Crabapple Disease Management Begins Soon!

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Remember this?  This is what apple scab can do to many of our older, susceptible apple, crabapple, hawthorn cultivars after cool, wet springs.  Disease inoculum (sporulating structures called “pseudothecia”) can be found inside overwintered fallen leaves from 2020, waiting for enough heat and moisture to be able to be fertilized, mature and release infective two-celled “ascospores” in the rain and wind. (If you inspect old apple leaves, the pseudothecia resemble black dots.)  If we get another cool spring with frequent precipitation during leaf emergence periods, we could be heading into another perfect storm for disease.

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Stages of leaf emergence on apple (Kristy Grigg-McGuffin, OMAFRA Fruit Tree IPM)

For MORE information on fruit tree production and pest management, Check out the ONFruit blog post on apple diseases

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Apple Scab (Venturia inaequalis, on crabapple/apple/hawthorn/mountain ash, see photo above) and Fireblight (Erwinia amylovora, on apple & pear, see photos below) diseases will being sporulating and infecting green tissue and flowers starting at bud swell and green tip.  Fireblight is most infectious starting around the beginning bloom (including re-bloom) of apple and pear, but the infection period can last weeks and be facilitated by pruning or other wounding events, such as wind and hail damage. 

Bacterial Fireblight requires warm, moist conditions to successfully infect host tissue. Temperatures need to be greater than 18C for fireblight bacteria to be active and the risk of fireblight will increase with increasing temperatures, peaking at 24C.  Leaf wetness periods during bloom will also increase the success of those primary floral infections of fireblight bacteria.

Management programs are different for each disease.  This is because:

  1. Apple scab is caused by a fungus and Fireblight is caused by a bacteria, and
  2. For Apple Scab, the disease enters through emerging leaf tissue (and fruit tissue) and for Fireblight, the disease enters through the floral stigmas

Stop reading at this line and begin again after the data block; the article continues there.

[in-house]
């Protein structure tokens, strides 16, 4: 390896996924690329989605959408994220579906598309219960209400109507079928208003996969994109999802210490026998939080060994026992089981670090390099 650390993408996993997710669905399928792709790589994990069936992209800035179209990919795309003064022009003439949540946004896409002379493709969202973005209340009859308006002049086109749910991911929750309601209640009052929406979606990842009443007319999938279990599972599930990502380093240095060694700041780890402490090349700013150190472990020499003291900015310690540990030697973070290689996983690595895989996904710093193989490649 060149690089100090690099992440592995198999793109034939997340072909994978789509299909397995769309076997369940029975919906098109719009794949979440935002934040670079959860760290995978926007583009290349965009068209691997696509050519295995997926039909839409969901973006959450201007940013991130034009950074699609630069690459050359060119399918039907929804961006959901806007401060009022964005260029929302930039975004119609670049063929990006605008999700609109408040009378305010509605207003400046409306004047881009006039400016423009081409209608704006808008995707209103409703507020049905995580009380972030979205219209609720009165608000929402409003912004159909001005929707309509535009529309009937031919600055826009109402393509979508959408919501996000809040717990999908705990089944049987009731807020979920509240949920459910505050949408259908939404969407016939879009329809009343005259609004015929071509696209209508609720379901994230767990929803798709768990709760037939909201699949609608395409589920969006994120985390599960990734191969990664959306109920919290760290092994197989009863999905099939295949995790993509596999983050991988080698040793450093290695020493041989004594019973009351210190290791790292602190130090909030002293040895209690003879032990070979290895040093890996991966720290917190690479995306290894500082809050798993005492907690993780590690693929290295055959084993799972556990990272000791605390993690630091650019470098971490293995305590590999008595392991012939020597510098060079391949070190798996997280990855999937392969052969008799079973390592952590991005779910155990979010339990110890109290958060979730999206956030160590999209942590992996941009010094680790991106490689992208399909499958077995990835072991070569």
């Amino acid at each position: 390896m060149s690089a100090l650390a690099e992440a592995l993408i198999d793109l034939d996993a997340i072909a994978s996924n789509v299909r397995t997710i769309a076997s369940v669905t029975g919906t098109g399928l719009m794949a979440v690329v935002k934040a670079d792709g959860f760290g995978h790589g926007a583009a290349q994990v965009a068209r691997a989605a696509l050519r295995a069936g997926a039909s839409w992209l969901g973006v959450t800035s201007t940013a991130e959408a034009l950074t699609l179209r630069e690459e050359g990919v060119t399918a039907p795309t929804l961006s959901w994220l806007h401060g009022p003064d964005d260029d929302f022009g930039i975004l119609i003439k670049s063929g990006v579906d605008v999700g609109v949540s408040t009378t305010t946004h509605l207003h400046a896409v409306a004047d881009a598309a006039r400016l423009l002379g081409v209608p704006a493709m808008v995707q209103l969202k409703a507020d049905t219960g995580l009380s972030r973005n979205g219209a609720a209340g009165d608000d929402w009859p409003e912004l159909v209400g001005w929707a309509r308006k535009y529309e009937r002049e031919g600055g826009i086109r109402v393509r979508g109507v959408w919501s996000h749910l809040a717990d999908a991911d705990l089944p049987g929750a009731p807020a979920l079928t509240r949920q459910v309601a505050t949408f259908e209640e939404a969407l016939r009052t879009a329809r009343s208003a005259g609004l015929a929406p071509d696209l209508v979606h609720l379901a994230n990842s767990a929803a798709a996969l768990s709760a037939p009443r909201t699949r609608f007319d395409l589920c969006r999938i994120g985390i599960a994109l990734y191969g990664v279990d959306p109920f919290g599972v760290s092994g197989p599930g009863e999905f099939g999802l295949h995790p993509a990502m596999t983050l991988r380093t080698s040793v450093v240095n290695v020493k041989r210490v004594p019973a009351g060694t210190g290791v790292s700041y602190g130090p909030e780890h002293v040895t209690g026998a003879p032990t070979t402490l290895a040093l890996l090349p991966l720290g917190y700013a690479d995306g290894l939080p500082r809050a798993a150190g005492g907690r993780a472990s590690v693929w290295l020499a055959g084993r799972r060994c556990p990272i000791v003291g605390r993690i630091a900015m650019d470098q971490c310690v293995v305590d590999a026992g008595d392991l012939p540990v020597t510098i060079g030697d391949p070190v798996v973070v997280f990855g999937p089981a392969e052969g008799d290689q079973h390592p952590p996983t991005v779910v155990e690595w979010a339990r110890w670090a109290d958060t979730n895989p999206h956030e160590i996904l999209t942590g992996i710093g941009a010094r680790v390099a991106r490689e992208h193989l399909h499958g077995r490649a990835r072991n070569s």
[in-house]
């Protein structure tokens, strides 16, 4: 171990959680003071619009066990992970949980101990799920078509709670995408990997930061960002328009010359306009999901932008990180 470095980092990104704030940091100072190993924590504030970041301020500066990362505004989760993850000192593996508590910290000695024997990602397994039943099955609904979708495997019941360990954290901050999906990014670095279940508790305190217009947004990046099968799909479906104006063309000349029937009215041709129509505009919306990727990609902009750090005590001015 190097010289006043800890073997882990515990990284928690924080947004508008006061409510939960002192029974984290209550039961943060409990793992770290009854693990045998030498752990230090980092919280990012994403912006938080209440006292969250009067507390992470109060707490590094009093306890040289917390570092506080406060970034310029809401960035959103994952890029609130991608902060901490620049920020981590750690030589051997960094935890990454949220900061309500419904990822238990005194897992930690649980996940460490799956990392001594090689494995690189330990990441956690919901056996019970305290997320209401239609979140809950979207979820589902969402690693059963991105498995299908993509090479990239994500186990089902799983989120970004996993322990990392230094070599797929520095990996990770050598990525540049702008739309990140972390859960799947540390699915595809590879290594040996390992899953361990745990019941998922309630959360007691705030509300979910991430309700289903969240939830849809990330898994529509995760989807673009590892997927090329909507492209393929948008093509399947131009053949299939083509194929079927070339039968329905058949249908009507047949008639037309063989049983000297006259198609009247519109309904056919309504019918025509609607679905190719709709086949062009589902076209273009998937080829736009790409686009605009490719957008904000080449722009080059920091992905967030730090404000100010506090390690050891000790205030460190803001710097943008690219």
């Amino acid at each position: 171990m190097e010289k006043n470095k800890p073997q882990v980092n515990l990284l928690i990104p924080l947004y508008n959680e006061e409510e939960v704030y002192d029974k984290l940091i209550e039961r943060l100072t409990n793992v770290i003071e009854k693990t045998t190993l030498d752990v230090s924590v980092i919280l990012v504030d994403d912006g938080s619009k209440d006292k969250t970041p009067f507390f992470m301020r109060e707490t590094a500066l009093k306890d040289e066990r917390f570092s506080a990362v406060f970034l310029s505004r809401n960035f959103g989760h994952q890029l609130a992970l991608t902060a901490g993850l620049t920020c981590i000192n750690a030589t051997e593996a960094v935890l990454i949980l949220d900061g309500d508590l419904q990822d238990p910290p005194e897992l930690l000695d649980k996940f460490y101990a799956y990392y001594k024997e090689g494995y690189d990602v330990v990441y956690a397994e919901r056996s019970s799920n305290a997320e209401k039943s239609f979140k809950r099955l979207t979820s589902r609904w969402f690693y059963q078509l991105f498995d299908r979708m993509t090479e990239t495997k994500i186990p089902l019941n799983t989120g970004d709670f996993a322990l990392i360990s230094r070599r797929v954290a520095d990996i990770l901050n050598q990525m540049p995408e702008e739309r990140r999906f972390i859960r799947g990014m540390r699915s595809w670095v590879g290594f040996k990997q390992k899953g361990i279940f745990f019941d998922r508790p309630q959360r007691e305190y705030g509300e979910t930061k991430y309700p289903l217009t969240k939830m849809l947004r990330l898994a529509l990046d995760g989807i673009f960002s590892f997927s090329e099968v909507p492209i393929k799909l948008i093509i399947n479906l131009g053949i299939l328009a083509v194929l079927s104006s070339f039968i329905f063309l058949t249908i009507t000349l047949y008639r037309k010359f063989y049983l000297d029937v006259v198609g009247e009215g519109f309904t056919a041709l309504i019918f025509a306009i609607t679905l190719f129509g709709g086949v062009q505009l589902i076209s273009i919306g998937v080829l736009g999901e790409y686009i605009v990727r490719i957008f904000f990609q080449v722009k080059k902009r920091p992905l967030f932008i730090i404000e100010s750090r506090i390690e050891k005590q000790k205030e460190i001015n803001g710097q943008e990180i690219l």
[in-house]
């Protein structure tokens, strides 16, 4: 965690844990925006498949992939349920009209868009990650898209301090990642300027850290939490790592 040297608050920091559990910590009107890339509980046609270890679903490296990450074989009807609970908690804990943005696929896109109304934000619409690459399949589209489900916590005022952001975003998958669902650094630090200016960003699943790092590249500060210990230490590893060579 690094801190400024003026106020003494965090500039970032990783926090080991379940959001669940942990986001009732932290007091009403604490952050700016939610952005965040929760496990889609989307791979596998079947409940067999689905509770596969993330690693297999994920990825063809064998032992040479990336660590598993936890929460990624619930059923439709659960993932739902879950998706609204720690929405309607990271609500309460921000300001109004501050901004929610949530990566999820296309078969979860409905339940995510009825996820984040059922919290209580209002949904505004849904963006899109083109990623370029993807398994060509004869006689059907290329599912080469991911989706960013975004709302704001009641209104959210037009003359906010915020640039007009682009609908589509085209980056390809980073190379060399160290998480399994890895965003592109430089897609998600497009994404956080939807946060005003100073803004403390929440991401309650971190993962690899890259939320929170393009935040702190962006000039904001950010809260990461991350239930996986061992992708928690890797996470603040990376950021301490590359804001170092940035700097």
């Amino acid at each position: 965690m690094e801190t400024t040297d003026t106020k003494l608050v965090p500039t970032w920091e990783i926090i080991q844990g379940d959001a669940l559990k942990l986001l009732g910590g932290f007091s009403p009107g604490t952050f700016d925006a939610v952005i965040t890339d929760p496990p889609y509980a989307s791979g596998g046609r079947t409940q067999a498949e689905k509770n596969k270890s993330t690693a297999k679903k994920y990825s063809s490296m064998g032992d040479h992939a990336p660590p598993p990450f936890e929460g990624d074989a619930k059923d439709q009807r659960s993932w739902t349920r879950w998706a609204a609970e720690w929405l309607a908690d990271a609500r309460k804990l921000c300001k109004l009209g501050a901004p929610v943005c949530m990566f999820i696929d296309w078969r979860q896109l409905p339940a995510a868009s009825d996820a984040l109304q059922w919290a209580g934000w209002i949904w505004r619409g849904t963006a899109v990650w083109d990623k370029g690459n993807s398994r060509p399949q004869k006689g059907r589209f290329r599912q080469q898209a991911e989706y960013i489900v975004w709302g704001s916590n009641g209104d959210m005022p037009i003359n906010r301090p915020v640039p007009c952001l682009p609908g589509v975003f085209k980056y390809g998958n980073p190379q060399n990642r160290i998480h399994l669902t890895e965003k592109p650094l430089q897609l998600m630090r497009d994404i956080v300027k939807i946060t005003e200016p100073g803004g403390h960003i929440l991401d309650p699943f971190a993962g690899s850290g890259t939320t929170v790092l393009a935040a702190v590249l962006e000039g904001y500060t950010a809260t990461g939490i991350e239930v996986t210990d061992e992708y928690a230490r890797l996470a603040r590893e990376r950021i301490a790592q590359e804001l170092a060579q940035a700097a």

APPLE SCAB on Apple, Crabapple, Hawthorn (photo above).  Protect susceptible new leaf tissue starting at Green Leaf Tip, especially before precipitation events. Spore release peaks during bloom, making it the most important timing for fungicide applications.  Repeat fungicide applications every 7 days until petal fall (leaf expansion).  Remember that 2.5 cm of rainfall is enough to wash away protectant fungicides.  Apple Scab products include Nova, Banner (grp 3), Pristine (grp 7,11), Compass (grp 11) and Captan (grp M4).  Some newer fungicide options include Luna Tranquility (grp 7,9) and Aprovia Top and Inspire Super (grp 3, 7). The biological Serenade (grp 44) is an option where traditional fungicides are not desirable.  During cool, wet leaf emergence periods, 3 fungicide applications can really help reduce disease incidence.  Always rotate fungicides between chemical groups/families.  Once leaves harden off, they are much less susceptible to apple scab.  

FireblightMalus2                            FIREBLIGHT.  Floral applications of products for Fireblight (such as copper, Kasumin, streptomycin) should begin at early bloom and continue throughout the bloom period to reduce numbers of Fireblight bacteria on floral structures (stigmas).  The floral stigmas are the main entry point for Fireblight into the tree.  Secondary summer infections may be possible in June/July where storm damage (e.g. hail, wind) has occurred, creating wounds for entry of Fireblight bacteria into new branches. 

And don’t forget those Gymnosporangium rusts:

PTR PyrusJuly_01                                                                Pear Trellis Rust on Pear in Summer (photo above).  When pear leaves start to emerge from buds and precipitation is expected, protect new foliage against Pear Trellis Rust (Gymnosporangium fuscum) infections.  These spores can travel long distances through weather currents.  Pear trellis rust products include Nova (grp 3) and Pristine (grp 7,11).  Protect new foliage with 2-3 applications, focusing applications just before a precipitation event. 

Cedar-Apple Rust, Cedar-Hawthorn Rust & Cedar-Quince Rust in Summer (above). Where leaves are starting to emerge on crabapple, hawthorn and serviceberry (Rosaceous hosts) and precipitation is expected, protect new foliage against Gymnosporangium rusts.  Gymnosporangium rust products include Nova (grp 3), Pristine (grp 7,11), Daconil (grp M5).  Protect new foliage with 2-3 applications, focusing applications just before an precipitation event.  

About Jen Llewellyn

OMAFRA Nursery and Landscape Specialist @onnurserycrops
This entry was posted in Diseases, IPM, landscape, Nursery Production and tagged , , , , . Bookmark the permalink.

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